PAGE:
The Securities and Exchange Commission will emphasize climate risk and step up its reviews of compliance with Regulation Best Interest in examinations this year, the agency announced Wednesday.
In its report on examination priorities, the SEC Division of Examinations said investors are increasingly demanding investment strategies focused on sustainable, socially responsible, impact, and environmental, social and governance factors.
“The Division will prioritize emerging risks, including those relating to climate and ESG,” the report states.
The agency said it will assess disclosures by registered investment advisers and fund complexes regarding sustainable investment products as well as related advertising, policies, practices and proxy voting procedures.
“This year, the Division is enhancing its focus on climate and ESG-related risks by examining proxy voting policies and practices to ensure voting aligns with investors’ best interests and expectations, as well as firms’ business continuity plans in light of intensifying physical risks associated with climate change,” SEC Acting Chair Allison Herren Lee said in a statement. “Through these and other efforts, we are integrating climate and ESG considerations into the agency’s broader regulatory framework.”
Last week, the agency ramped up its review of corporate disclosures about climate risks. And in a Senate hearing Tuesday, the Biden administration’s nominee for SEC chair, Gary Gensler, indicated climate policy will be high on his agenda if he’s confirmed.
The SEC first made reviewing RIA disclosures regarding ESG investing an examination priority last year.
Rana Wright, chief administrative officer and general counsel at Harris Associates, said some advisory firms have receiving inquiries from the SEC about their ESG policies. She recommended firms do an internal assessment of how they define ESG and the terminology they use.
“Your disclosure should say what you do,” Wright said Wednesday during the online Investment Adviser Association Compliance Conference.
STEPPING UP REG BI EXAMS
The Division of Examinations said that its probes this year “will again emphasize the protection of retail investors, particularly seniors and individuals saving for retirement.”
One part of that emphasis will be probing brokerages’ compliance with Regulation Best Interest. The measure went into force in June, and the SEC conducted exams focused on whether firms were making a “good faith” effort to adhere to the rule.
This year, the SEC is saying it will get tougher on Reg BI reviews by expanding the scope of exams to assess whether brokers are making investment recommendations that are in their clients’ best interests.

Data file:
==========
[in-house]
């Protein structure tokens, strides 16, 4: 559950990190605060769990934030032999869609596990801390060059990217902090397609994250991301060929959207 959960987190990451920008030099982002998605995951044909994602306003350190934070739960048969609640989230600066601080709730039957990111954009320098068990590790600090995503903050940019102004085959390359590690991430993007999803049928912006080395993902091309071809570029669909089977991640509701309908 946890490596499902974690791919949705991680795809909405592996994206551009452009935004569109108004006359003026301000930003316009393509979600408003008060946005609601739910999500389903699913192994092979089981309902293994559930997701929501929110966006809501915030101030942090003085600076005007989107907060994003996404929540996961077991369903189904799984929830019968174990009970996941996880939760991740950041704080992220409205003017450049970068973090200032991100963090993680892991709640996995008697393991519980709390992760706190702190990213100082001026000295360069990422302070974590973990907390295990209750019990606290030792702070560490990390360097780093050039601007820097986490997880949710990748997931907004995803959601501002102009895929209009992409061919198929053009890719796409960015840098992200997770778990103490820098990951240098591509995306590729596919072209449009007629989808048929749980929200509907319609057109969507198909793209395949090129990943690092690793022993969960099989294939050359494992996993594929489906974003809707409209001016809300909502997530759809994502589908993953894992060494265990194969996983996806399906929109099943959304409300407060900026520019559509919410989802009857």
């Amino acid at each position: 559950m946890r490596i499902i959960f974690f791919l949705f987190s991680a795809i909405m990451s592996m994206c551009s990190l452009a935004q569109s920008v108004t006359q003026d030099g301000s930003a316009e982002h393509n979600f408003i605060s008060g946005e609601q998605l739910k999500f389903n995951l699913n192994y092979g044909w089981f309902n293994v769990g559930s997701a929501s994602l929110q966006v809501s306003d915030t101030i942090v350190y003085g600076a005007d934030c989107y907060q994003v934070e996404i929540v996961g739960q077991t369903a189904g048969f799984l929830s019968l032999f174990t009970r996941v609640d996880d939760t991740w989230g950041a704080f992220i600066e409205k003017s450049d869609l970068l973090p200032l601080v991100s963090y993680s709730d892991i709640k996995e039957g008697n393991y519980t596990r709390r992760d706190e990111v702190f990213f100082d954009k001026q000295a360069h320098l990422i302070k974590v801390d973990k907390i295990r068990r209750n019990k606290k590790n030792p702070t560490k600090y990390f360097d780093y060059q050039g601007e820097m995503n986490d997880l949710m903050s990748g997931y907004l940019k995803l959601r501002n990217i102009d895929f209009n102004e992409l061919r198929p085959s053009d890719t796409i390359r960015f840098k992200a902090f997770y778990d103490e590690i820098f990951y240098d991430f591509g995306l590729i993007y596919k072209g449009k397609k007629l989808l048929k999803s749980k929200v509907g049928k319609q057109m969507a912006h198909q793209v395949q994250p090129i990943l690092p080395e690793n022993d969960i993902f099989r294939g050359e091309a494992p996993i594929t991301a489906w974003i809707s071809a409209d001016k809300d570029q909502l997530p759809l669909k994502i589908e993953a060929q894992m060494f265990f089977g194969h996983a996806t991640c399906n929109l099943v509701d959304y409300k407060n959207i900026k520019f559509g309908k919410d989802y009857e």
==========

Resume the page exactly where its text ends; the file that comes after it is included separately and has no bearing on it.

“The Division will also conduct enhanced transaction testing as part of these examinations…the recommendation of rollovers and alternatives considered, complex product recommendations, assessment of costs and reasonably available alternatives, how sales-based fees paid to broker-dealers and representatives impact recommendations, and policies and procedures regarding how broker-dealers identify and address conflicts of interest,” the priorities document states.
In addition to Reg BI, the investment advice reform regulatory package included the SEC’s interpretation of the fiduciary duty that applies to RIAs. Exams this year will assess whether RIAs have fulfilled their care and loyalty obligations to clients.
“This will include assessing, among other things, whether RIAs provide advice, including whether account or program types continue to be in the best interests of their clients, based on their clients’ objectives, and eliminate or make full and fair disclosure of all conflicts of interest which might incline RIAs—consciously or unconsciously—to render advice which is not disinterested such that their clients can provide informed consent to the conflict,” the priorities document states.
Examinations of RIAs also will zero in on their use of turnkey asset management platforms.
“Such platforms provide RIAs with technology, investment research, portfolio management and other outsourcing services, and the Division’s examinations will seek to assess whether such fees and revenue sharing arrangements are adequately disclosed,” the priorities document states.
In fiscal 2020, which ran from Oct. 1, 2019, through Sept. 30, the SEC said it completed 2,952 examinations, a 4.4% decrease from fiscal 2019, which the SEC said illustrated examiners’ hard work given that the agency has been working remotely since the coronavirus pandemic hit a year ago.
The SEC examined 15% of RIAs in fiscal 2020. The number of RIAs overseen by the agency has grown from 12,000 five years ago to 13,900 currently, and their assets under management have increased from $67 trillion to $97 trillion.
In fiscal 2020, the Division of Examinations issued more than 2,000 deficiency letters and made 130 referrals to the Division of Enforcement. Examinations closed in fiscal 2020 have resulted in more than $32 million being returned to investors.
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